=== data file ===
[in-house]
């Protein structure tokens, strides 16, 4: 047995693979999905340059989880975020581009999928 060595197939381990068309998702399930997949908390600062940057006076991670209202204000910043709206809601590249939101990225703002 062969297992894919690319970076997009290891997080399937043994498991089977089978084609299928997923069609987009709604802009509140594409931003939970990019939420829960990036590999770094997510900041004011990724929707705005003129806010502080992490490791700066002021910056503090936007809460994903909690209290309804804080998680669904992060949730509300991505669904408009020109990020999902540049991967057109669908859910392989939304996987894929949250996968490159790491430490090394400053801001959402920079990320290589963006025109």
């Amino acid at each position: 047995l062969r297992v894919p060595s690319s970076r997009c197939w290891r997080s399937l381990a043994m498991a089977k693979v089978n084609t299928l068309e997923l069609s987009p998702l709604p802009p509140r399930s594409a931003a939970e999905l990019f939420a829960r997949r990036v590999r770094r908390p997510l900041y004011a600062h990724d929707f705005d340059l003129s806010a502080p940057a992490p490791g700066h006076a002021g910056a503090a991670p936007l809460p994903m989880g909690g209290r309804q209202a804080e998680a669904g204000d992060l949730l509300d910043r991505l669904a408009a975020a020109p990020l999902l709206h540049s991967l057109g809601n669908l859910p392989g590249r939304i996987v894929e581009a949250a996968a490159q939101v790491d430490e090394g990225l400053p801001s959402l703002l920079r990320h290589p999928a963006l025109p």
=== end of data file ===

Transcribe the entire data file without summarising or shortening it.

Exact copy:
[in-house]
């Protein structure tokens, strides 16, 4: 047995693979999905340059989880975020581009999928 060595197939381990068309998702399930997949908390600062940057006076991670209202204000910043709206809601590249939101990225703002 062969297992894919690319970076997009290891997080399937043994498991089977089978084609299928997923069609987009709604802009509140594409931003939970990019939420829960990036590999770094997510900041004011990724929707705005003129806010502080992490490791700066002021910056503090936007809460994903909690209290309804804080998680669904992060949730509300991505669904408009020109990020999902540049991967057109669908859910392989939304996987894929949250996968490159790491430490090394400053801001959402920079990320290589963006025109």
């Amino acid at each position: 047995l062969r297992v894919p060595s690319s970076r997009c197939w290891r997080s399937l381990a043994m498991a089977k693979v089978n084609t299928l068309e997923l069609s987009p998702l709604p802009p509140r399930s594409a931003a939970e999905l990019f939420a829960r997949r990036v590999r770094r908390p997510l900041y004011a600062h990724d929707f705005d340059l003129s806010a502080p940057a992490p490791g700066h006076a002021g910056a503090a991670p936007l809460p994903m989880g909690g209290r309804q209202a804080e998680a669904g204000d992060l949730l509300d910043r991505l669904a408009a975020a020109p990020l999902l709206h540049s991967l057109g809601n669908l859910p392989g590249r939304i996987v894929e581009a949250a996968a490159q939101v790491d430490e090394g990225l400053p801001s959402l703002l920079r990320h290589p999928a963006l025109p």